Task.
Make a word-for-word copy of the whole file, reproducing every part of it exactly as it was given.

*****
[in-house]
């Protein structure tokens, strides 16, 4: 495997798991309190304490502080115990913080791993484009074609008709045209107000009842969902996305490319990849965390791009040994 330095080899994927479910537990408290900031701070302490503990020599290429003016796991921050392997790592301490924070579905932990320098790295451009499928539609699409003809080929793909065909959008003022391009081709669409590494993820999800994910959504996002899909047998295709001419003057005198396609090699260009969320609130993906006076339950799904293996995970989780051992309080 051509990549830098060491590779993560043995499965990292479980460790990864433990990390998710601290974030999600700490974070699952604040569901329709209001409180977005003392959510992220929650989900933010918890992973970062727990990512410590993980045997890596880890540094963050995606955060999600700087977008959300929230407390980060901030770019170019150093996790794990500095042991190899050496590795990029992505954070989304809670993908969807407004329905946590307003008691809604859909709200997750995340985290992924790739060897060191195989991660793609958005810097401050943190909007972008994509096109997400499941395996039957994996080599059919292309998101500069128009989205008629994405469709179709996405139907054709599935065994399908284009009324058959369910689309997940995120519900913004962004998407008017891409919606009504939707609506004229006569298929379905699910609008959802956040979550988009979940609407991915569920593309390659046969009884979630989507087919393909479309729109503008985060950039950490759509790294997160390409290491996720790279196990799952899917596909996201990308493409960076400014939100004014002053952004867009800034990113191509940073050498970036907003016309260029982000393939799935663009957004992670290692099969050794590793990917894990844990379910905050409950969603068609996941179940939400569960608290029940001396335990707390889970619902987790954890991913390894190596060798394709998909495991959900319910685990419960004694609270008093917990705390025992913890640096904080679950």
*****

[in-house]
């Protein structure tokens, strides 16, 4: 495997798991309190304490502080115990913080791993484009074609008709045209107000009842969902996305490319990849965390791009040994 330095080899994927479910537990408290900031701070302490503990020599290429003016796991921050392997790592301490924070579905932990320098790295451009499928539609699409003809080929793909065909959008003022391009081709669409590494993820999800994910959504996002899909047998295709001419003057005198396609090699260009969320609130993906006076339950799904293996995970989780051992309080 051509990549830098060491590779993560043995499965990292479980460790990864433990990390998710601290974030999600700490974070699952604040569901329709209001409180977005003392959510992220929650989900933010918890992973970062727990990512410590993980045997890596880890540094963050995606955060999600700087977008959300929230407390980060901030770019170019150093996790794990500095042991190899050496590795990029992505954070989304809670993908969807407004329905946590307003008691809604859909709200997750995340985290992924790739060897060191195989991660793609958005810097401050943190909007972008994509096109997400499941395996039957994996080599059919292309998101500069128009989205008629994405469709179709996405139907054709599935065994399908284009009324058959369910689309997940995120519900913004962004998407008017891409919606009504939707609506004229006569298929379905699910609008959802956040979550988009979940609407991915569920593309390659046969009884979630989507087919393909479309729109503008985060950039950490759509790294997160390409290491996720790279196990799952899917596909996201990308493409960076400014939100004014002053952004867009800034990113191509940073050498970036907003016309260029982000393939799935663009957004992670290692099969050794590793990917894990844990379910905050409950969603068609996941179940939400569960608290029940001396335990707390889970619902987790954890991913390894190596060798394709998909495991959900319910685990419960004694609270008093917990705390025992913890640096904080679950």